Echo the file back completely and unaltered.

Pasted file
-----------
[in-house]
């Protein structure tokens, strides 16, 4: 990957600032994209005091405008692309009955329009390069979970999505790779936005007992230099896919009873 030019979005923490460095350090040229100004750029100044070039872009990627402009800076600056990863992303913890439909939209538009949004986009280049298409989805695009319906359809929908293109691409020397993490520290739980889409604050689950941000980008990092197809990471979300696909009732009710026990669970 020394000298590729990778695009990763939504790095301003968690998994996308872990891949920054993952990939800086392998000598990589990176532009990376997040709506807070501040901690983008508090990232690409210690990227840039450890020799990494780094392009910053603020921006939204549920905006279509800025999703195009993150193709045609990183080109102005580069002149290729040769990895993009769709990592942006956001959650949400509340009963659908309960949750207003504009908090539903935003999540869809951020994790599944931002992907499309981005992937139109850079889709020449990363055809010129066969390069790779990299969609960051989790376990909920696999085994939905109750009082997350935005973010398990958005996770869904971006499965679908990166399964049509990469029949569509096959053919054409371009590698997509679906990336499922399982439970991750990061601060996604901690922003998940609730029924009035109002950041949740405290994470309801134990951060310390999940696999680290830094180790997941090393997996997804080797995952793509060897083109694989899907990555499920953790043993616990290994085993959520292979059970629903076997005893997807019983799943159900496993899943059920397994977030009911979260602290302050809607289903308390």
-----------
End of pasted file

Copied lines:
[in-house]
């Protein structure tokens, strides 16, 4: 990957600032994209005091405008692309009955329009390069979970999505790779936005007992230099896919009873 030019979005923490460095350090040229100004750029100044070039872009990627402009800076600056990863992303913890439909939209538009949004986009280049298409989805695009319906359809929908293109691409020397993490520290739980889409604050689950941000980008990092197809990471979300696909009732009710026990669970 020394000298590729990778695009990763939504790095301003968690998994996308872990891949920054993952990939800086392998000598990589990176532009990376997040709506807070501040901690983008508090990232690409210690990227840039450890020799990494780094392009910053603020921006939204549920905006279509800025999703195009993150193709045609990183080109102005580069002149290729040769990895993009769709990592942006956001959650949400509340009963659908309960949750207003504009908090539903935003999540869809951020994790599944931002992907499309981005992937139109850079889709020449990363055809010129066969390069790779990299969609960051989790376990909920696999085994939905109750009082997350935005973010398990958005996770869904971006499965679908990166399964049509990469029949569509096959053919054409371009590698997509679906990336499922399982439970991750990061601060996604901690922003998940609730029924009035109002950041949740405290994470309801134990951060310390999940696999680290830094180790997941090393997996997804080797995952793509060897083109694989899907990555499920953790043993616990290994085993959520292979059970629903076997005893997807019983799943159900496993899943059920397994977030009911979260602290302050809607289903308390």